DAIL IN COMMITTEE ON THE CONSTITUTION BILL. - PROPOSED NEW ARTICLE 12.

I move that a new Article be inserted saying:—

"The Saorstát may, by legislation, in the economic interests of the community, oblige economic undertakings and associations to combine, on a self-governing basis, for the purpose of ensuring the co-operation of all the productive factors of the Nation, associating employers and employees in the management and regulating the production, manufacture, distribution, consumption, prices, and the import and export of commodities upon principles determined by the economic interests of the community."

It may be said that this is one of the clauses which ought not to be put into the Constitution, but is merely a subject of legislation and a mere declaration. I would forestall that objection by saying it has not been applied to other clauses in the draft which suggest that Saorstát may do certain things. When I am met with the argument, as I probably shall be, that it is not the kind of thing that ought to go into a Constitution, I will refer to a Constitution, recently adopted by the German Republic, and say it has been embodied there, pretty much in its present form, and while I do not desire that Saorstát Eireann should follow absolutely or even closely the procedure of the German Legislature in building a Constitution, at least they have shown how it can be done, and how it ought to be done. The proposition is, as a matter of fact, to lay down that in the view of this Assembly, which is building a Constitution, or pretends to be, that we have in mind an idea of social order different from that which we are, I hope, growing out of and which has been introduced by means of the economic subjugation of this country. It is a proposal that the new Ireland shall encourage the organisation of industry in such a manner that those engaged in the operation of the industry shall be the controllers of the industry and to discourage what is evidently in the minds of some people, who had hopes, at least some months ago that you were going to bring in all kinds of foreign capital to exploit this country, to the full, in the interest of foreign capitalists. The proposition here is that the State should definitely set itself out to encourage something better than that. The operators in an industry and the workers under those operators should combine for the exploitation and management of that industry and generally to encourage the idea of cooperative control and ownership or guildisation of industry and the control of markets, of consumption and of export and import by the people engaged in the various industries. It would mean, for instance, that agriculture would be under the direction of agriculturists, and I am sure our friends the Deputies who represent agriculture would prefer that to having agriculture dominated by townsmen. That is the proposition, and it is a very good precedent. I understand it is already in good working operation in Germany as a consequence of the adoption in the Constitution of such a clause a couple of years ago.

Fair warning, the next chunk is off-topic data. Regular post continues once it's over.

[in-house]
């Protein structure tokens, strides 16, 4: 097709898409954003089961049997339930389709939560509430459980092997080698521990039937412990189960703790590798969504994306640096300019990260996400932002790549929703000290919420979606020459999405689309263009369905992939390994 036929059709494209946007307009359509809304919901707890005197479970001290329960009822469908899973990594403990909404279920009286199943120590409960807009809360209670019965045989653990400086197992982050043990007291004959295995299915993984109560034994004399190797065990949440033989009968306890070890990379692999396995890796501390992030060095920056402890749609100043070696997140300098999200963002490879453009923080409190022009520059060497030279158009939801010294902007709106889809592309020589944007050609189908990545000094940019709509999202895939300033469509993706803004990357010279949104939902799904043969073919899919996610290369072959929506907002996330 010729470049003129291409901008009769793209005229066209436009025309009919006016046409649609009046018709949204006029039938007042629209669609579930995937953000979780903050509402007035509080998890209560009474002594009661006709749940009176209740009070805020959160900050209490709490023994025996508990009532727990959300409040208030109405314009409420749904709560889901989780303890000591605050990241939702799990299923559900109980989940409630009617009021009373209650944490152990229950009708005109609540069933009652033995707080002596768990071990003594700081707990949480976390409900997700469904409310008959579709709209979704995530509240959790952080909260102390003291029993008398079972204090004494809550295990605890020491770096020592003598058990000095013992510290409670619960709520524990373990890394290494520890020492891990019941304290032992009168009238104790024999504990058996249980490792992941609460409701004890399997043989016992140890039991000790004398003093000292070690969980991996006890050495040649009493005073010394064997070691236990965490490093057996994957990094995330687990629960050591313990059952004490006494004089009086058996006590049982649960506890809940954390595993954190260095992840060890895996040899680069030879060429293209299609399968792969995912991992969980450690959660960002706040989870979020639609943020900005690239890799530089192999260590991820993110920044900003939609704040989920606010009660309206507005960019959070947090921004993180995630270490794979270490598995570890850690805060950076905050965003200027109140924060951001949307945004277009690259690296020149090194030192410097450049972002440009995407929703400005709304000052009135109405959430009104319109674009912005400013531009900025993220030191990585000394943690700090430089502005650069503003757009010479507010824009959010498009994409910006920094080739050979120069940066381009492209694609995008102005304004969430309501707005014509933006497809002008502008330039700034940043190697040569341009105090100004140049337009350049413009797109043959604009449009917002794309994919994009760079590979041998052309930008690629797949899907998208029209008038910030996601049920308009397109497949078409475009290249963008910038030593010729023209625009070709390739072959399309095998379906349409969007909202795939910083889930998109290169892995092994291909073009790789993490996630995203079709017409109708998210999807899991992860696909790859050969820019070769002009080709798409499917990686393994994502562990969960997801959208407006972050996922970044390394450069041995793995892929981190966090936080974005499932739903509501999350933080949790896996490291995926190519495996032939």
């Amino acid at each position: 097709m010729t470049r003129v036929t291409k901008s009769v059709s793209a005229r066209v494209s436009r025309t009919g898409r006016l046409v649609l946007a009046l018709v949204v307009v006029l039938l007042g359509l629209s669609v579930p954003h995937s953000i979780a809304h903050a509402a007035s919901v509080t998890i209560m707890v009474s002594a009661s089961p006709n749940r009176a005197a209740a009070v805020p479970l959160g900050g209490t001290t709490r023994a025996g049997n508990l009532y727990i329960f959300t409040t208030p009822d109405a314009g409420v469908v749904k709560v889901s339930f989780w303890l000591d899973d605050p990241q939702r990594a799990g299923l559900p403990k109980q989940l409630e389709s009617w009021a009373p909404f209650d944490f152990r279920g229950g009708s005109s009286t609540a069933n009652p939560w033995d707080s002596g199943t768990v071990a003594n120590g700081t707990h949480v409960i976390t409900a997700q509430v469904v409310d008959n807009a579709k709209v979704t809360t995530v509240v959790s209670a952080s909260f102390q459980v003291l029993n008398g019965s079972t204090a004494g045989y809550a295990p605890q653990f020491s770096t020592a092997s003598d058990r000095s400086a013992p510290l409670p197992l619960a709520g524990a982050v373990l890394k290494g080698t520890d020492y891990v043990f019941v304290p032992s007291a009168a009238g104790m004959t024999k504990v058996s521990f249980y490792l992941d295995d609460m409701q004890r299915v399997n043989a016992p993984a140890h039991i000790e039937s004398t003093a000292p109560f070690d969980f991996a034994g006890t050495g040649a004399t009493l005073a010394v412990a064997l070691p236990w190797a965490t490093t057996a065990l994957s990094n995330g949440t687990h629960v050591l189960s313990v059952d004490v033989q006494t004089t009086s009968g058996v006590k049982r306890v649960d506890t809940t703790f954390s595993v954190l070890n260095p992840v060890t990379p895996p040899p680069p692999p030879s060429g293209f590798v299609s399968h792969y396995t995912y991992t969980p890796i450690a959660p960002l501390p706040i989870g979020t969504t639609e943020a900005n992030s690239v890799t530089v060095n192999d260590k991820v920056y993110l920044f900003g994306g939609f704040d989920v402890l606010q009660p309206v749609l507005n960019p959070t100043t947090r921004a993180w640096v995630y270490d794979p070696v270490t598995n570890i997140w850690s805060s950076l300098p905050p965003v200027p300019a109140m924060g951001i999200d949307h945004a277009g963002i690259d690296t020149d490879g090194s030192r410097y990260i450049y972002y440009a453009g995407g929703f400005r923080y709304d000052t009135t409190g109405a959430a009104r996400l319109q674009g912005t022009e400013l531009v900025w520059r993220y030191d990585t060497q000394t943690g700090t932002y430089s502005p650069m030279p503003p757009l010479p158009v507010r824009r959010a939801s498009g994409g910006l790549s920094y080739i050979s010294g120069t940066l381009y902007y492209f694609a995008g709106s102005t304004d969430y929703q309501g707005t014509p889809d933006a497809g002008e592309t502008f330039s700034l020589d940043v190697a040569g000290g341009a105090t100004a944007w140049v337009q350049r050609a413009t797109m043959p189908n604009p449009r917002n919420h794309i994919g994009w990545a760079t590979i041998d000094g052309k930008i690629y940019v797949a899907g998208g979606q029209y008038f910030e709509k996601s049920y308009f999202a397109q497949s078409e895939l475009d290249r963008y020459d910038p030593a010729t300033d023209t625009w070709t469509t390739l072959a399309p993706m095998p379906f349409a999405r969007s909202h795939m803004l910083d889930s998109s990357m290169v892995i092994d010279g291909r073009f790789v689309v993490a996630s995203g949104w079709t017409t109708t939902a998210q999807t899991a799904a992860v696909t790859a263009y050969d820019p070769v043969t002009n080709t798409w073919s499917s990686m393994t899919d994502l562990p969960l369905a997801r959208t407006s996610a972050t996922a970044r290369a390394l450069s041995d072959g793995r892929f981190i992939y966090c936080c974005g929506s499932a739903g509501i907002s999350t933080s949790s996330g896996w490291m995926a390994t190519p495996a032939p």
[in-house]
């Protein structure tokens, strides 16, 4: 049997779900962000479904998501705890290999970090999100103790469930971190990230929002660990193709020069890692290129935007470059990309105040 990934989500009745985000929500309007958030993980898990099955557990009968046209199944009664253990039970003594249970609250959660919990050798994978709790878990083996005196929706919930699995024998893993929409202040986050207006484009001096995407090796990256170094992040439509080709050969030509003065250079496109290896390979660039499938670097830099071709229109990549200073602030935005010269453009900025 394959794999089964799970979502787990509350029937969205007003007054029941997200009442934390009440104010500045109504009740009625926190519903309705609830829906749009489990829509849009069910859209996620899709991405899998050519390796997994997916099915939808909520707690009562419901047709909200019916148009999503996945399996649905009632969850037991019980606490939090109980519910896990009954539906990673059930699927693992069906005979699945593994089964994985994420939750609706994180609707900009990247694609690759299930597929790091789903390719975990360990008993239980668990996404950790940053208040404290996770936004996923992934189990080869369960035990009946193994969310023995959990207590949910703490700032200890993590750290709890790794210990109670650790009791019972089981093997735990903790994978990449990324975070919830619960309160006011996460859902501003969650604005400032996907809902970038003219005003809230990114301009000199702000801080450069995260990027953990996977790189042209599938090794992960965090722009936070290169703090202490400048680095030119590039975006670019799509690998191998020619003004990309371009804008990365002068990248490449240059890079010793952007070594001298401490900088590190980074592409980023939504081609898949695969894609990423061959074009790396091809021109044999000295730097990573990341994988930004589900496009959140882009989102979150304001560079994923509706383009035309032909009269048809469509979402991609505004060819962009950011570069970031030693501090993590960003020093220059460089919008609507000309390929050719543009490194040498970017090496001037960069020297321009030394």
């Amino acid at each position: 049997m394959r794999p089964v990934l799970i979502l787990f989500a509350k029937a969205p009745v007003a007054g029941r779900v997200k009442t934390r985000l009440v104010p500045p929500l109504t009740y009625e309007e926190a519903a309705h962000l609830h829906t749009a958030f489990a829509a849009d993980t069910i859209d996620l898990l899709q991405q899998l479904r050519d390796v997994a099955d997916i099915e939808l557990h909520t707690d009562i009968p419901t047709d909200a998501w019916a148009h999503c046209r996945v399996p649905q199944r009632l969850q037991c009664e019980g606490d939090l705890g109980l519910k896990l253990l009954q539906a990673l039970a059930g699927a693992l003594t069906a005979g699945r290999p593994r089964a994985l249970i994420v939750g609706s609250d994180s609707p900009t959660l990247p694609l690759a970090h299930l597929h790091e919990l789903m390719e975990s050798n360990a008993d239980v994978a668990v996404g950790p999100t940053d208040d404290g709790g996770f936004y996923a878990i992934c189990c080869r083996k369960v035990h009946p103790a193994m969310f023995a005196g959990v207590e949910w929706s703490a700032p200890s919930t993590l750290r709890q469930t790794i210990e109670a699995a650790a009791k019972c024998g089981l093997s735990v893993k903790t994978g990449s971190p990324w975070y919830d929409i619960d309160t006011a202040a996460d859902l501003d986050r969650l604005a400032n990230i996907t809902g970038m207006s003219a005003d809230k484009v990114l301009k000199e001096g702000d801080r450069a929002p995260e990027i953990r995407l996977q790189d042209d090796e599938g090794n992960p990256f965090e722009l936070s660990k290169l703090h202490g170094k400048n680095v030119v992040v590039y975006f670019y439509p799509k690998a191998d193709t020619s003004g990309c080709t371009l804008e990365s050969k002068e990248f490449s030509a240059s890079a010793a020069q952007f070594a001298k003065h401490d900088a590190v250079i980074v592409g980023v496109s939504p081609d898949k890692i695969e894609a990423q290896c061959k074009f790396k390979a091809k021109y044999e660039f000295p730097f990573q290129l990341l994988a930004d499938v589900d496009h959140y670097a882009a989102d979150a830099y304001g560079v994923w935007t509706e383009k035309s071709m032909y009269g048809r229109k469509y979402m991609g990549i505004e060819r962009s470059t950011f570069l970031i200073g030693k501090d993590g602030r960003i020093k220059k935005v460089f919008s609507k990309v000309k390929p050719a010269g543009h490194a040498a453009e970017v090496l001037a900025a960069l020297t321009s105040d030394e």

I understand that amendments to this Constitution do not require a seconder.

Mr. O'HIGGINS

I can take it this amendment is in order.

Mr. O'HIGGINS

I wonder if Deputy Johnson has any serious doubts as to whether the Parliament of Saorstát has this power or will have this power, if it thinks fit to legislate along these lines. If he has no such doubts, why are we to insert this thing in the Constitution? It seems to me that we, at any rate, having regard to the particular circumstances of the time, and the particular circumstances of the country, should aim at putting down in our Constitution only matters on which we will get the broadest possible measure of consent, and that we should aim at keeping out of our Constitution matters which will stir up controversy, and which will stir up fears. Personally, I have no doubt whatever as to the powers of the Parliament of Saorstát Eireann to legislate along the lines indicated in this amendment. I have no doubt whatever of the powers of the Parliament, for instance, to nationalise railways, and if they can nationalise railways I see no reason to draw a rigid distinction with regard to other matters, but I personally am not in favour of setting out this particular amendment in the Constitution, as if to indicate in some way we particularly favour that course, because that course is one that would want to be very carefully discussed and very carefully considered. I see no need to insert the amendment in the Constitution, and, speaking for those who are putting forward the Bill, while it is not a matter that we stand or fall for, like some other matters in the Constitution, it is a matter which we do not accept and which we would vote against.

The proposed Article was put and declared lost.